Why I love SCIM, and what to do about it

Update: SCIM is in English here, and in Spanish here.

SCIM is Vinay Gupta's "six ways to die" on steroids.

It builds from a fundamental approach to catastrophic situations (and developement, and poverty) with - surprise! surprise! - people in the middle.

It's all about death (yucky, I know, but it's at least a good conceptual stiletto):
  • We die, in different numbers, from a small group of causes.
  • We use infrastructure to delay deaths.
  • If we understand infrastructure we can go about our very basic job, which is creating room for people's lives, better.
Of course, it's not all about death. There's also pain, and function.

And there's also groups of people, and organisations, and nation states. They can also "die" if they malfunction or cease to exist. And then people - all that matters, if you ask me - suffer too much, or die too soon.

In comes Vinay's model, a way to quickly and flexibly map complex realities so that we - you, me, anyone - can cut through the chase, find something important that needs doing, and do it. Then go back to sensing, mapping, doing - sensing, mapping, doing - until at least a number of important things are fixed.

Do you think it could help people in Greece? Maybe. Do you think some of them might want to look at this tool? Again, maybe.

By all means, read the whole lot in English or in Spanish (page 11 missing), in less-than-20 easy pages, and make up your own mind.

Now, what next? Thing is, I'd love to see this piece of work translated into 20+ languages.

See, I've helped that happen for other works. It's about using or creating a seed, a format, a way to work - taking the first step ourselves - then maybe helping others multiply it immensely - then watching it explode.

Lazy Power. (Ok, maybe not so lazy. Ever had a hand at translation, yourself?)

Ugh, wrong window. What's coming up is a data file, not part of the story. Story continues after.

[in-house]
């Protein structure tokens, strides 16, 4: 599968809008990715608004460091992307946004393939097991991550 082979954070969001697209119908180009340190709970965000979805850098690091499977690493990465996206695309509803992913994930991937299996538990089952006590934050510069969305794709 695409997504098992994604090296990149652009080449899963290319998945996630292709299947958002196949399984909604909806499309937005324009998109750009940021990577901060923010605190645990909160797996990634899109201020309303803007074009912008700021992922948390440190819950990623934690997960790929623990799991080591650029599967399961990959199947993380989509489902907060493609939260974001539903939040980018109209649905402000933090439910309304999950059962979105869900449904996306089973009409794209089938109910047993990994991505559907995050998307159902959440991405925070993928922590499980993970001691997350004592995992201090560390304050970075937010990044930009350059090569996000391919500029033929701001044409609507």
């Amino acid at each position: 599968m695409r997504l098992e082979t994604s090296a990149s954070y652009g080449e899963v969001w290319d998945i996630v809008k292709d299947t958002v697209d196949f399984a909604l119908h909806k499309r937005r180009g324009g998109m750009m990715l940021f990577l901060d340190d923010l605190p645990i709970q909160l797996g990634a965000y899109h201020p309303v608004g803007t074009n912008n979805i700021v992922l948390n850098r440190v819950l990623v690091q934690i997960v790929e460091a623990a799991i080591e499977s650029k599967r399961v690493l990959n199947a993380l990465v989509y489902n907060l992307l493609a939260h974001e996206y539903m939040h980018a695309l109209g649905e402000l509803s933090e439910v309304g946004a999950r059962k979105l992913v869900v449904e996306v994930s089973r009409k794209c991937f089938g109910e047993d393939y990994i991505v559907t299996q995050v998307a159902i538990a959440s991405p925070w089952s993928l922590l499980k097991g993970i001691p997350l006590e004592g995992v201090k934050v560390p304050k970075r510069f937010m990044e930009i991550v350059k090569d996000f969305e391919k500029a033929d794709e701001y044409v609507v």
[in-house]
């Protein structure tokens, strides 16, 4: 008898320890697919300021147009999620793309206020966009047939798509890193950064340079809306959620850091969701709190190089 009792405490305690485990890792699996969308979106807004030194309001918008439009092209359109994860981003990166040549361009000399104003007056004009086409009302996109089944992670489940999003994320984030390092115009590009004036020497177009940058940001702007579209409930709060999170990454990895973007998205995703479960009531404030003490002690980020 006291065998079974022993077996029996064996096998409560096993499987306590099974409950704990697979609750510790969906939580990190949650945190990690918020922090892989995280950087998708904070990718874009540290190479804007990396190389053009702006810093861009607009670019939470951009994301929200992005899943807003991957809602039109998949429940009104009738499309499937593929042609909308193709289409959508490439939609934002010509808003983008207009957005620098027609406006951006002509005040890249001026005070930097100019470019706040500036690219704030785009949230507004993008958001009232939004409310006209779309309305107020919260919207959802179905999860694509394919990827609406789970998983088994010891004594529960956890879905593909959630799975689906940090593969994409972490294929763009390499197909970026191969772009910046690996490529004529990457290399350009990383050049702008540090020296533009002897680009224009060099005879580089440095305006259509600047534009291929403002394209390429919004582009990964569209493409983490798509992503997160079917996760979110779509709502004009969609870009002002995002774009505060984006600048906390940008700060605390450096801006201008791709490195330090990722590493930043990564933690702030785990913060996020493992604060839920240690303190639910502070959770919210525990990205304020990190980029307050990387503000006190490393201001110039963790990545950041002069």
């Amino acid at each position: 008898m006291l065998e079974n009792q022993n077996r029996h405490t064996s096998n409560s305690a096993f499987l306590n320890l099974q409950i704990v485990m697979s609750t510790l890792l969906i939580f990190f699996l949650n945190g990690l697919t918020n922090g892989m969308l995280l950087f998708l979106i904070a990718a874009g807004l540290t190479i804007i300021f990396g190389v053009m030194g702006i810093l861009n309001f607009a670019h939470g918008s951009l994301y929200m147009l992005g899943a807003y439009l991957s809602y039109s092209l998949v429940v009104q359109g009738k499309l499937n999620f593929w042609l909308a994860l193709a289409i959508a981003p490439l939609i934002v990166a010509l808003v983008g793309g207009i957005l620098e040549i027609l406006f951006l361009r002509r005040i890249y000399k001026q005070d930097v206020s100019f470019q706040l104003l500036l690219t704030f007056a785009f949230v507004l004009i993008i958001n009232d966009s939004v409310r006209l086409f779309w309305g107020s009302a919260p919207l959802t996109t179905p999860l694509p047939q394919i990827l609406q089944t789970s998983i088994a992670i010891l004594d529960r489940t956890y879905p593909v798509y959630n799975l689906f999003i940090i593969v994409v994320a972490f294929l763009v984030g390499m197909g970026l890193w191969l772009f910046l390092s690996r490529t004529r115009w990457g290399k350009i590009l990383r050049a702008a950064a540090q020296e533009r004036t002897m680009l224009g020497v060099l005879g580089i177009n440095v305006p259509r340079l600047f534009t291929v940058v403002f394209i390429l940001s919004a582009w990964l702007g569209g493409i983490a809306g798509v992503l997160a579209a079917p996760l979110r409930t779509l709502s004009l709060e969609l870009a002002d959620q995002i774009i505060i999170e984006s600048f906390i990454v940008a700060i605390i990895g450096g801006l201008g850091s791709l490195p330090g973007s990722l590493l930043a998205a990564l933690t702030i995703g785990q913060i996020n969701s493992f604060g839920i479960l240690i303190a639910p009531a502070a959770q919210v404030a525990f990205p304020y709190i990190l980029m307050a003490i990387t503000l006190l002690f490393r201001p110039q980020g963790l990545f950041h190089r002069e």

So, how do we do that for this specific piece of text (and charts)? Thanks for your precious advice. I'll write updates here or generally on the blog.

Thank you, thank you, thank you. :-)

4 comentarios:

  1. Nice work
    Did you edit the PDF directly or did you have to reconstruct it from scratch?
    I guess the vital step is to provide those who want to help access to the original document. Preferably in open an document format.

  2. I reconstructed, and the Spanish is in OpenOffice/LibreOffice Write format.

    I can post that file as soon as I find it, but mind you, it's in Spanish.

    I've tried http://translate.google.com with some documents from Open Source Ecology, namely, let me look ... Open Source Micro Factory over at http://opensourceecology.org/wiki/Translation#Wiki_Translation_Priorities and specifically http://translate.google.com/toolkit/workbench?did=00002gb62z9vbb4

    So yes, I guess it can be done.

    I have at least a couple of issues:

    - I'd really like to see many translations. Greek, just as an example, would make me glad. But more would make me "gladder".

    - We'd need to look at some way of dealing with "quality" and improving it if/when needed.

    - I haven't solved chart translation. That was painful.

  3. I think chart translation would be easier if there was an empty chart, a chart numbered and a correspondingly numbered list of words to be incorporated in the chart.

    I think you can count on me to do the French translation. But perhaps we should do it in some place in the web where other people could see the progress so we don't duplicate the work?

    PS: Would you mind permitting anonymous comments so I can use my nick? :-)


    1. I've copied the document in English into another gmail-doc so you may translate into French.

      The text for the charts are already in tables. And I've converted at least some of the charts into SVG files, which may make swapping translations easier. In fact, if I manage to streamline the process, it'll be easier for other languages.

      As in other opportunities, thanks!

      Looking into allowing anonymous comments now, sorry!